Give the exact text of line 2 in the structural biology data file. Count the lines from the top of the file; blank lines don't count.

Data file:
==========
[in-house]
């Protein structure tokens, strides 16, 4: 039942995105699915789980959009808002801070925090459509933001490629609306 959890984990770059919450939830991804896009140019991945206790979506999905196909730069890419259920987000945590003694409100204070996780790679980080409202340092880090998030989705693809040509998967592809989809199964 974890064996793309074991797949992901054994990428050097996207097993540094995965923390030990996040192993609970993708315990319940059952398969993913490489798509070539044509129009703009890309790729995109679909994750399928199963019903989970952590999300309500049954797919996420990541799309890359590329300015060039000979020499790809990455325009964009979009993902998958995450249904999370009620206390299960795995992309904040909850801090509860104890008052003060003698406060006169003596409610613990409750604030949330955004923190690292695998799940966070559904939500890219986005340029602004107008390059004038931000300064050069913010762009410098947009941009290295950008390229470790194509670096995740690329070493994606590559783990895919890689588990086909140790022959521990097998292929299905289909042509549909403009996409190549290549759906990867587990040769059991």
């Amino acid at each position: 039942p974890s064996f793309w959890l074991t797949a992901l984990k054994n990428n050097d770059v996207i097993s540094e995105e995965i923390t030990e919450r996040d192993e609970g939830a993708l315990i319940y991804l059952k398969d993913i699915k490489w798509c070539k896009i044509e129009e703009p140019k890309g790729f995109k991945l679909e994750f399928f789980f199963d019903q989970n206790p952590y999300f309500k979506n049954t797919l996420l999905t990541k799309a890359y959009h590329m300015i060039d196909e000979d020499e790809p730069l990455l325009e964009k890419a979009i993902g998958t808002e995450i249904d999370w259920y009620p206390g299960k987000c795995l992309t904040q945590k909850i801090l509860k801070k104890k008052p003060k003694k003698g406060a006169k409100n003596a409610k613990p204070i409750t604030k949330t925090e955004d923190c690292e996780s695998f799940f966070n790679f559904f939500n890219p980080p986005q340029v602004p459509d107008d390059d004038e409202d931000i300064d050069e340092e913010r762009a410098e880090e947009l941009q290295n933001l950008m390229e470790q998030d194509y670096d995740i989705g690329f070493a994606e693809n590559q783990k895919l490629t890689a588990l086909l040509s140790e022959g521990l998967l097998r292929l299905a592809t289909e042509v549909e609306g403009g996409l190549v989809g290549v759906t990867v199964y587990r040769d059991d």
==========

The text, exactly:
């Protein structure tokens, strides 16, 4: 039942995105699915789980959009808002801070925090459509933001490629609306 959890984990770059919450939830991804896009140019991945206790979506999905196909730069890419259920987000945590003694409100204070996780790679980080409202340092880090998030989705693809040509998967592809989809199964 974890064996793309074991797949992901054994990428050097996207097993540094995965923390030990996040192993609970993708315990319940059952398969993913490489798509070539044509129009703009890309790729995109679909994750399928199963019903989970952590999300309500049954797919996420990541799309890359590329300015060039000979020499790809990455325009964009979009993902998958995450249904999370009620206390299960795995992309904040909850801090509860104890008052003060003698406060006169003596409610613990409750604030949330955004923190690292695998799940966070559904939500890219986005340029602004107008390059004038931000300064050069913010762009410098947009941009290295950008390229470790194509670096995740690329070493994606590559783990895919890689588990086909140790022959521990097998292929299905289909042509549909403009996409190549290549759906990867587990040769059991």